Studies show that mentors – adults who volunteer as advisors and role models – can have a positive impact on the lives of young people, especially those raised under circumstances known to contribute to social, academic and health problems.
In order to study how mentoring relationships can be developed most effectively, a faculty group at Cornell University’s Department of Human Development and Family Studies, created a demonstration project called Linking Up. The group discovered that recruiting, training, and matching mentors with at-risk students was much more difficult than they had anticipated and required more time and staff resources than expected.
Based on their experiences with Linking Up, Professor Stephen F. Hamilton and Senior Research Associate Mary Agnes Hamilton, drew several conclusions that they feel might prove helpful for schools contemplating a mentoring program for their students.
1. Businesses and organizations willing to find volunteers from within their ranks are a better source of mentors than one-at-a-time recruitment.
2. Mentoring tends to be expensive mainly because of the amount of time and resources needed to recruit and train mentors. Therefore, Hamilton and Hamilton recommend giving priority to children in the greatest need of guidance and encouragement.
3. Mentors need specific, concrete goals. Many mentors in the Cornell program complained that goals, such as the “development of character” were too vague.
4. Of the several goals in the program, competence-building met with the most success. Mentors found that building meaningful personal relationships was facilitated by concentrating on learning to do something well rather than concentrating on building a relationship.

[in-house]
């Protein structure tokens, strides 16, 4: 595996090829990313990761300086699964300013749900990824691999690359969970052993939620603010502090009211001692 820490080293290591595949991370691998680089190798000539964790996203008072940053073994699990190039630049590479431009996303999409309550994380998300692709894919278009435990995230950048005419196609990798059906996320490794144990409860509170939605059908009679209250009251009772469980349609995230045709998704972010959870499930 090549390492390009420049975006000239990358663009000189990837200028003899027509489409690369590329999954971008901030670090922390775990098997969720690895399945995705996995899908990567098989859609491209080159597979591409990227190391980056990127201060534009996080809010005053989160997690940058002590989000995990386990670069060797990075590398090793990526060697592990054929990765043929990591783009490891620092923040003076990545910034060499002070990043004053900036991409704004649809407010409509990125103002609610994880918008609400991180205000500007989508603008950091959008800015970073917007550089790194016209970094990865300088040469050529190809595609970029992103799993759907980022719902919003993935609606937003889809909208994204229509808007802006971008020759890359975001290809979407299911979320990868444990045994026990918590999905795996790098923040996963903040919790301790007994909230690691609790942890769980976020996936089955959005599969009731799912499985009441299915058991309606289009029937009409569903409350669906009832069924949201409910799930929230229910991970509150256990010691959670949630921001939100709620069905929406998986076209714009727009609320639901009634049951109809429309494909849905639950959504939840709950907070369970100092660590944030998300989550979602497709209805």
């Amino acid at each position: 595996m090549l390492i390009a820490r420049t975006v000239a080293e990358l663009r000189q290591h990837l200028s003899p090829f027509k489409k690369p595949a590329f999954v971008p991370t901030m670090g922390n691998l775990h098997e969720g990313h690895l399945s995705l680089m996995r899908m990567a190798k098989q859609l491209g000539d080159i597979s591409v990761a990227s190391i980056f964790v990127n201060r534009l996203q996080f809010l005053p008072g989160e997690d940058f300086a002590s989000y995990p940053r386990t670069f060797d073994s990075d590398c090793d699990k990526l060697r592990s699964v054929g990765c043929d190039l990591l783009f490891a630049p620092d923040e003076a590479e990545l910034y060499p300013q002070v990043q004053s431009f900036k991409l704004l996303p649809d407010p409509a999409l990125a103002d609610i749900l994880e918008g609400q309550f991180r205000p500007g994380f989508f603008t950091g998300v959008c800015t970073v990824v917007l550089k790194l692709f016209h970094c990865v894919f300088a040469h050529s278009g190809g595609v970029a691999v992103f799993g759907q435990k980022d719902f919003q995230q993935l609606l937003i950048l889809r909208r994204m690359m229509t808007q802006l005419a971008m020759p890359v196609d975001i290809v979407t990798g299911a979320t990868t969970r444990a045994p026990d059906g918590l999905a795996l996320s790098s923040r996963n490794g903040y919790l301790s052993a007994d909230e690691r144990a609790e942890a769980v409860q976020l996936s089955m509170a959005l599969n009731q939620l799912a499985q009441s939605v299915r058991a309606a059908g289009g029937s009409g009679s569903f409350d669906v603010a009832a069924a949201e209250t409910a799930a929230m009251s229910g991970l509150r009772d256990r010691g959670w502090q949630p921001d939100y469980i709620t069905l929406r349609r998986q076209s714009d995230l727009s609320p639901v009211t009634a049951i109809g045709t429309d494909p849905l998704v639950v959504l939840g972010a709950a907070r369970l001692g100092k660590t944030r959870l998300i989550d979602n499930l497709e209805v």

5. Relationships between busy, successful adults and children living under difficult conditions are not an everyday occurrence. Such relationships need to be carefully nurtured in order to gain trust and build friendship. Although mentors found it difficult to model natural relationships, they stress that it is worth the effort for at-risk children who would not find mentors without such a program.
6. Mentors themselves need continuing support. An orientation and short-term training are not enough.
7. Mentors in the Cornell project found it difficult to develop good relationships with their proteges when they were expected to find somewhere new to go each time; relationships developed more successfully when mentors were able to meet regularly at the same place. Mentors’ workplaces proved successful in providing both opportunities for learning skills and for meeting new people. In addition, mentors were comfortable talking about their work. Mentoring of high school students develops especially well in workplaces, while elementary children may be better served by the Big Brother/Big Sister approach which emphasizes emotional support and companionship. These researchers report that they were unable to identify the most effective conditions for mentoring students of middle-school age.
“Mentoring Programs: Promise and Paradox” Phi Delta Kappan, March 1992, Volume 73, Number 7, pp. 546-550.
Published in ERN September/October 1992 Volume 5 Number 4